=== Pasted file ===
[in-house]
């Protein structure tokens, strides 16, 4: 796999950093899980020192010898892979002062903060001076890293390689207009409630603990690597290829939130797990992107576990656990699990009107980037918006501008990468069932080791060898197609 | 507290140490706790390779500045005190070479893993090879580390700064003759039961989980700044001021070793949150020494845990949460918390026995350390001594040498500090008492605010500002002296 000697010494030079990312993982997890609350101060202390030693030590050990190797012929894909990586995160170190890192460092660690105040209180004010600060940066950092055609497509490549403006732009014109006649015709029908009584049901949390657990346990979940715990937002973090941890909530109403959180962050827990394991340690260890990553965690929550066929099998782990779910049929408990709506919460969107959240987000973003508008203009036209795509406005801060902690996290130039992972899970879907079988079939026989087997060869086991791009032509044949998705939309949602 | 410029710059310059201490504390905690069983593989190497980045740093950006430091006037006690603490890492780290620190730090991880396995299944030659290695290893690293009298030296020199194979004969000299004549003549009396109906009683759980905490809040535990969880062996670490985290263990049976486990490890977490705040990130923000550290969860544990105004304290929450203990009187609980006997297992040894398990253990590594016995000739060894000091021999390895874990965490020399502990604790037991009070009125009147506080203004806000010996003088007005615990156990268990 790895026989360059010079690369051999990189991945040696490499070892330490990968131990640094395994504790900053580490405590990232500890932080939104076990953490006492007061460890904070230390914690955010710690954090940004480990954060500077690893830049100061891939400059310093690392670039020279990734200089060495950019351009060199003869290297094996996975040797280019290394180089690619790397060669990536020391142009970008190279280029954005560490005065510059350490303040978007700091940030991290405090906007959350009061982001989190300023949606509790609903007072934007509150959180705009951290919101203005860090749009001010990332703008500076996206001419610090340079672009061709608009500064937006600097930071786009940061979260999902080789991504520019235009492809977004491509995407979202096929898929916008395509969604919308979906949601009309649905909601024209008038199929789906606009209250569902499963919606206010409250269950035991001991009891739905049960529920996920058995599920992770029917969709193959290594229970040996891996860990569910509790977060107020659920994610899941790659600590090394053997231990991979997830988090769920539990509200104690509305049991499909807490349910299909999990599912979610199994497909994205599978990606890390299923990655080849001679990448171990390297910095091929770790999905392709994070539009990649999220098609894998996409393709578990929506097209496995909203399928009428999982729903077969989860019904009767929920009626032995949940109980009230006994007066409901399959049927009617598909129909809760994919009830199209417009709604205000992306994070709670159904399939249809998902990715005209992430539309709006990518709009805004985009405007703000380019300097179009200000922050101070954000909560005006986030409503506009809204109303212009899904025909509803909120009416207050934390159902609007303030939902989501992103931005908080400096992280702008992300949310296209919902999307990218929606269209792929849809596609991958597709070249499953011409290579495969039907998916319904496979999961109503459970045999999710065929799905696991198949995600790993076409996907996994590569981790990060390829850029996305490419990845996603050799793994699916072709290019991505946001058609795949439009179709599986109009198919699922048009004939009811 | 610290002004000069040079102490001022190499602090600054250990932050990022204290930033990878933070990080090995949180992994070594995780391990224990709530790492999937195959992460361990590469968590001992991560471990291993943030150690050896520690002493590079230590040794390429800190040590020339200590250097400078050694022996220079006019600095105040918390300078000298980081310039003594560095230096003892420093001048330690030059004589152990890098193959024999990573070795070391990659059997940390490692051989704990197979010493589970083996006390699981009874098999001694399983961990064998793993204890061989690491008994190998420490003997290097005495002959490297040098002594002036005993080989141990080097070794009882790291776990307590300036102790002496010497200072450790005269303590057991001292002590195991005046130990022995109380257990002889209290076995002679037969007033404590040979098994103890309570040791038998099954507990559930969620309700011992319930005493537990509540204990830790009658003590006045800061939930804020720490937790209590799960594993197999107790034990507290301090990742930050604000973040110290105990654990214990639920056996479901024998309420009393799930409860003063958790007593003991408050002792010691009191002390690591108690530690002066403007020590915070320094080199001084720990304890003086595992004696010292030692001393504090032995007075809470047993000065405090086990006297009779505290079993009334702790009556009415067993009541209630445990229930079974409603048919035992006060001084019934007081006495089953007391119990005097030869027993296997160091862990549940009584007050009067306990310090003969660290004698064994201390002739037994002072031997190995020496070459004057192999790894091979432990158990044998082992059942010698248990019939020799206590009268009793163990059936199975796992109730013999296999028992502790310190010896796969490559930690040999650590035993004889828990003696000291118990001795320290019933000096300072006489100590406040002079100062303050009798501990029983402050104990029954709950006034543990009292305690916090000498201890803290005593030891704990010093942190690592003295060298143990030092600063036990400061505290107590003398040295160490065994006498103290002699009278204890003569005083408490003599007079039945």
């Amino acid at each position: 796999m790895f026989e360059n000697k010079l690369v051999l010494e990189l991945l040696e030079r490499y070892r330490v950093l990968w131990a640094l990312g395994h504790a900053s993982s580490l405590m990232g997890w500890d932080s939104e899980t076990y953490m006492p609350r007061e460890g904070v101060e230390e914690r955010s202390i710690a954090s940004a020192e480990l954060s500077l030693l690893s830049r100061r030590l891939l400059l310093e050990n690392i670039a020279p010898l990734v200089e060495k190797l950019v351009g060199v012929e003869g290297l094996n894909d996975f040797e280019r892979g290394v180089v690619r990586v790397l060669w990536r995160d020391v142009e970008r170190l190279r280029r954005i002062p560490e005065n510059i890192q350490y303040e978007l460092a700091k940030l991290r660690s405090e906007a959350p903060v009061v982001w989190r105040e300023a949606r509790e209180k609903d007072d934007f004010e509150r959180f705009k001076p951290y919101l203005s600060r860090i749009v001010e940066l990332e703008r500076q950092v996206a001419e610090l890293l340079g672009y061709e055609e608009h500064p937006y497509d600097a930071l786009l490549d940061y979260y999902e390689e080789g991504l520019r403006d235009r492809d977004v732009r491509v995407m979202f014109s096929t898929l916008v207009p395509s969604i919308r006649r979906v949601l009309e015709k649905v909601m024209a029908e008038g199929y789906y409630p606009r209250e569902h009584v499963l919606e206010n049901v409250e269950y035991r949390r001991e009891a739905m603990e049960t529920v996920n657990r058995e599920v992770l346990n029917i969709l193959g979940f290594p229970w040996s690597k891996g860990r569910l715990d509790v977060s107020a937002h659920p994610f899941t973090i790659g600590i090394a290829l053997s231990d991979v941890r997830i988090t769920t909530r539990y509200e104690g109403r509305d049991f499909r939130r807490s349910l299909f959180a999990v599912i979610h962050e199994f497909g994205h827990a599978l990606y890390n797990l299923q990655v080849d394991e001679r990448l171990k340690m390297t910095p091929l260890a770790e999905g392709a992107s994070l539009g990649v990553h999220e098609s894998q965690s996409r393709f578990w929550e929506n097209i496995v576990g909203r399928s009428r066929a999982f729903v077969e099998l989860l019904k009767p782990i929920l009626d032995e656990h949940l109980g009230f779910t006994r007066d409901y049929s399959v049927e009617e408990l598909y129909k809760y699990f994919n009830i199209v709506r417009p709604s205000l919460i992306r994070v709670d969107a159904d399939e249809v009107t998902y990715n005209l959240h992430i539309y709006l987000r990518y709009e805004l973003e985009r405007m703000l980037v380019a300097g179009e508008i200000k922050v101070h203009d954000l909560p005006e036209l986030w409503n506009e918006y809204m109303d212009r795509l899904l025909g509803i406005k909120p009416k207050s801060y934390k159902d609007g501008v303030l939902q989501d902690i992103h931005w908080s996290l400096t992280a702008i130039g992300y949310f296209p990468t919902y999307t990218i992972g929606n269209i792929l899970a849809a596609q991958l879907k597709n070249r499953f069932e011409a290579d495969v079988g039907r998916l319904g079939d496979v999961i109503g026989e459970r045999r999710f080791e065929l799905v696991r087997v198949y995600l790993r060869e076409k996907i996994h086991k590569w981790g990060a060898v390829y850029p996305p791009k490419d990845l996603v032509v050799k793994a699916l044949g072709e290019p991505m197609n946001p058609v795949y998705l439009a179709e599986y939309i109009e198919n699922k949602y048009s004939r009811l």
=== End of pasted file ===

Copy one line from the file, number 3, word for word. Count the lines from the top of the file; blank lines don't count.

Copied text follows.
């Amino acid at each position: 796999m790895f026989e360059n000697k010079l690369v051999l010494e990189l991945l040696e030079r490499y070892r330490v950093l990968w131990a640094l990312g395994h504790a900053s993982s580490l405590m990232g997890w500890d932080s939104e899980t076990y953490m006492p609350r007061e460890g904070v101060e230390e914690r955010s202390i710690a954090s940004a020192e480990l954060s500077l030693l690893s830049r100061r030590l891939l400059l310093e050990n690392i670039a020279p010898l990734v200089e060495k190797l950019v351009g060199v012929e003869g290297l094996n894909d996975f040797e280019r892979g290394v180089v690619r990586v790397l060669w990536r995160d020391v142009e970008r170190l190279r280029r954005i002062p560490e005065n510059i890192q350490y303040e978007l460092a700091k940030l991290r660690s405090e906007a959350p903060v009061v982001w989190r105040e300023a949606r509790e209180k609903d007072d934007f004010e509150r959180f705009k001076p951290y919101l203005s600060r860090i749009v001010e940066l990332e703008r500076q950092v996206a001419e610090l890293l340079g672009y061709e055609e608009h500064p937006y497509d600097a930071l786009l490549d940061y979260y999902e390689e080789g991504l520019r403006d235009r492809d977004v732009r491509v995407m979202f014109s096929t898929l916008v207009p395509s969604i919308r006649r979906v949601l009309e015709k649905v909601m024209a029908e008038g199929y789906y409630p606009r209250e569902h009584v499963l919606e206010n049901v409250e269950y035991r949390r001991e009891a739905m603990e049960t529920v996920n657990r058995e599920v992770l346990n029917i969709l193959g979940f290594p229970w040996s690597k891996g860990r569910l715990d509790v977060s107020a937002h659920p994610f899941t973090i790659g600590i090394a290829l053997s231990d991979v941890r997830i988090t769920t909530r539990y509200e104690g109403r509305d049991f499909r939130r807490s349910l299909f959180a999990v599912i979610h962050e199994f497909g994205h827990a599978l990606y890390n797990l299923q990655v080849d394991e001679r990448l171990k340690m390297t910095p091929l260890a770790e999905g392709a992107s994070l539009g990649v990553h999220e098609s894998q965690s996409r393709f578990w929550e929506n097209i496995v576990g909203r399928s009428r066929a999982f729903v077969e099998l989860l019904k009767p782990i929920l009626d032995e656990h949940l109980g009230f779910t006994r007066d409901y049929s399959v049927e009617e408990l598909y129909k809760y699990f994919n009830i199209v709506r417009p709604s205000l919460i992306r994070v709670d969107a159904d399939e249809v009107t998902y990715n005209l959240h992430i539309y709006l987000r990518y709009e805004l973003e985009r405007m703000l980037v380019a300097g179009e508008i200000k922050v101070h203009d954000l909560p005006e036209l986030w409503n506009e918006y809204m109303d212009r795509l899904l025909g509803i406005k909120p009416k207050s801060y934390k159902d609007g501008v303030l939902q989501d902690i992103h931005w908080s996290l400096t992280a702008i130039g992300y949310f296209p990468t919902y999307t990218i992972g929606n269209i792929l899970a849809a596609q991958l879907k597709n070249r499953f069932e011409a290579d495969v079988g039907r998916l319904g079939d496979v999961i109503g026989e459970r045999r999710f080791e065929l799905v696991r087997v198949y995600l790993r060869e076409k996907i996994h086991k590569w981790g990060a060898v390829y850029p996305p791009k490419d990845l996603v032509v050799k793994a699916l044949g072709e290019p991505m197609n946001p058609v795949y998705l439009a179709e599986y939309i109009e198919n699922k949602y048009s004939r009811l």